Steel-concrete composite beams using precast hollow-core slabs and a demountable shear connection mechanism

Lead Research Organisation: Heriot-Watt University
Department Name: Sch of Energy, Geosci, Infrast & Society


There is an urgent need for sustainable development in modern societies. As natural resources become more limited, and environmental pollution has reached alarming levels in many regions on the planet, man made activities need to switch to a more sustainable way of thinking and operation. Many governments worldwide have set ambitious sustainability targets for the near future. The UK government, specifically, has set as target the 80% reduction in carbon dioxide (CO2) emissions from all anthropogenic activities by 2050. The European Union has also included the drastic reduction of CO2 emissions, waste and energy consumption as first priorities in their agenda.
The construction sector can play an important role to achieving a sustainable environment, since: a) the production of new materials is an energy intensive process, which is responsible for about 15% of the global CO2 emissions; b) buildings are usually being demolished at the end of their useful life creating waste and pollution, e.g. demolition is responsible for one third of total waste in the UK, and more than half of this waste is still sent to landfill; and c) the material demands will be doubled globally by 2050 according to recent reports. In addition, recycling is not a sustainable solution, because the recycling process is still very energy intensive and requires only marginally less energy than creating materials from scratch.
A more sustainable solution is to find ways to avoid demolition of buildings at the end of their useful life. This can be done by developing innovative structural solutions that allow for the reuse of building components directly to new projects. In this way, the construction will produce less CO2 emissions (as there will be no need to manufacture new members or to recycle the old ones), much less waste will go to landfill, and the natural resources of the planet will be used more responsibly.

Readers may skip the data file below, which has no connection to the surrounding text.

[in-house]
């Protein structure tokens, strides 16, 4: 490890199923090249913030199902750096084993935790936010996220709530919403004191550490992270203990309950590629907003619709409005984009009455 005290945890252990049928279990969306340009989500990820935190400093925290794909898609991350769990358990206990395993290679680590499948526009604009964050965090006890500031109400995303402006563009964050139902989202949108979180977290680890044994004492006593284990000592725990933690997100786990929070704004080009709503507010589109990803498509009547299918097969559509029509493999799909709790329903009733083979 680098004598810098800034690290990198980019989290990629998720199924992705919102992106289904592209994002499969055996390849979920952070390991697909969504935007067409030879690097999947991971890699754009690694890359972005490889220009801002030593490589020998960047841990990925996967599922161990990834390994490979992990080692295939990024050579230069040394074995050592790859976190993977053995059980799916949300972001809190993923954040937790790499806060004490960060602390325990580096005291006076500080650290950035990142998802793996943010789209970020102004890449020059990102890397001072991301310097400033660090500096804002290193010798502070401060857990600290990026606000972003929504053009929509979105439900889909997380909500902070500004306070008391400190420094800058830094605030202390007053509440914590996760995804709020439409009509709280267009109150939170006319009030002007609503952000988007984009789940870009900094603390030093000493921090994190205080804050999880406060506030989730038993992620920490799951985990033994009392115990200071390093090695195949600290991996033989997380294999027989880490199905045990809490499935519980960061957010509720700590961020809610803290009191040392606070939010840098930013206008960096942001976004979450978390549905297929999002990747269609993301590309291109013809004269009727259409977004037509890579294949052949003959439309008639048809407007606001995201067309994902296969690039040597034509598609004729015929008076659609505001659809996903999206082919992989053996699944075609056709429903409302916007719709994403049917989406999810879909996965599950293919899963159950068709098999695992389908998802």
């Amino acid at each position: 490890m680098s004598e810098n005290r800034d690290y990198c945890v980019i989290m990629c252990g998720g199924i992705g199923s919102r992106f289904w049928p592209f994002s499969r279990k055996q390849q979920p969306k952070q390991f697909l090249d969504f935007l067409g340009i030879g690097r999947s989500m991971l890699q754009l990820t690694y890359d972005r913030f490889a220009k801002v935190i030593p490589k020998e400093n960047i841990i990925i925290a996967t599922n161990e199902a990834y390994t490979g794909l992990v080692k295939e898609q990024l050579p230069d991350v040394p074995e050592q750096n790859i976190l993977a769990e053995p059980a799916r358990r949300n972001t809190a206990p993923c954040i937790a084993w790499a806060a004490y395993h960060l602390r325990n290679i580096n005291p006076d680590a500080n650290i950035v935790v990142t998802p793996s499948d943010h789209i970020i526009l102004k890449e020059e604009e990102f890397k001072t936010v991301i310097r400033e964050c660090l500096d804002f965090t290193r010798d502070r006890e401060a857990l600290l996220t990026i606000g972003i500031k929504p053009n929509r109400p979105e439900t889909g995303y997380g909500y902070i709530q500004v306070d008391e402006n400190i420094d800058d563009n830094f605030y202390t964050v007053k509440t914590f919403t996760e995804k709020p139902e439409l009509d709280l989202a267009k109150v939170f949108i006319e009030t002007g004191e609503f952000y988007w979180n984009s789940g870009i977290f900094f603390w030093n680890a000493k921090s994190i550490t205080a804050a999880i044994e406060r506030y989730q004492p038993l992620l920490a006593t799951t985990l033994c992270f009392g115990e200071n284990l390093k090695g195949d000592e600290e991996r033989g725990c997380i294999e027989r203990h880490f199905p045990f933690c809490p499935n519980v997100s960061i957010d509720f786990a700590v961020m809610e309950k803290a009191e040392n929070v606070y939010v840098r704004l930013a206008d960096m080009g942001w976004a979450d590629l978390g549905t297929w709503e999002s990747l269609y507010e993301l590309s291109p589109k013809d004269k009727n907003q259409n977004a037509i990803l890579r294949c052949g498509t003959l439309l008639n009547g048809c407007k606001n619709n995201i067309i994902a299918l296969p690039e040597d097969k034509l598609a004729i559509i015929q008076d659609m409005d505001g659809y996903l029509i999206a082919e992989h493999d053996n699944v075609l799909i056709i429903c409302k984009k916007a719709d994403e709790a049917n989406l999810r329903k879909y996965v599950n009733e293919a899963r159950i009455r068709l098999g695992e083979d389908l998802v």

Steel-concrete composite buildings have a large market share (more than 70% in the UK for multi-storey offices and car parks) and more than half of them use steel-concrete composite floors, i.e. the concrete slab is mechanically connected to the steel sections, which results in more economic designs. The current practice of constructing a composite floor, however, uses a connection method between the concrete slab and the steel sections that makes their separation extremely difficult; thus, the disassembly of these buildings is highly problematic. This project proposes a novel way to connect precast concrete slabs with steel sections that offers the advantages of: a) off-site fabrication of all components; b) easy and fast installation on the construction site; c) disassembly of the composite floor; and d) direct reuse of all components in new projects.
The project will use experimental testing complemented by numerical analyses in order to develop the proposed novel structural system. Experiments will be conducted on both the slab-steel section connection system alone, in order to characterise its structural behaviour, and on large-scale composite beams replicating real beams in buildings. The experiments will provide evidence on the physical behaviour and the ultimate failure modes of the proposed system, whereas numerical simulations using advanced mathematical models will be used to study numerous geometrical configurations and generalise the results of the tests. Based on the results of the tests and the simulations, recommendations for the practical design of the proposed system will be proposed.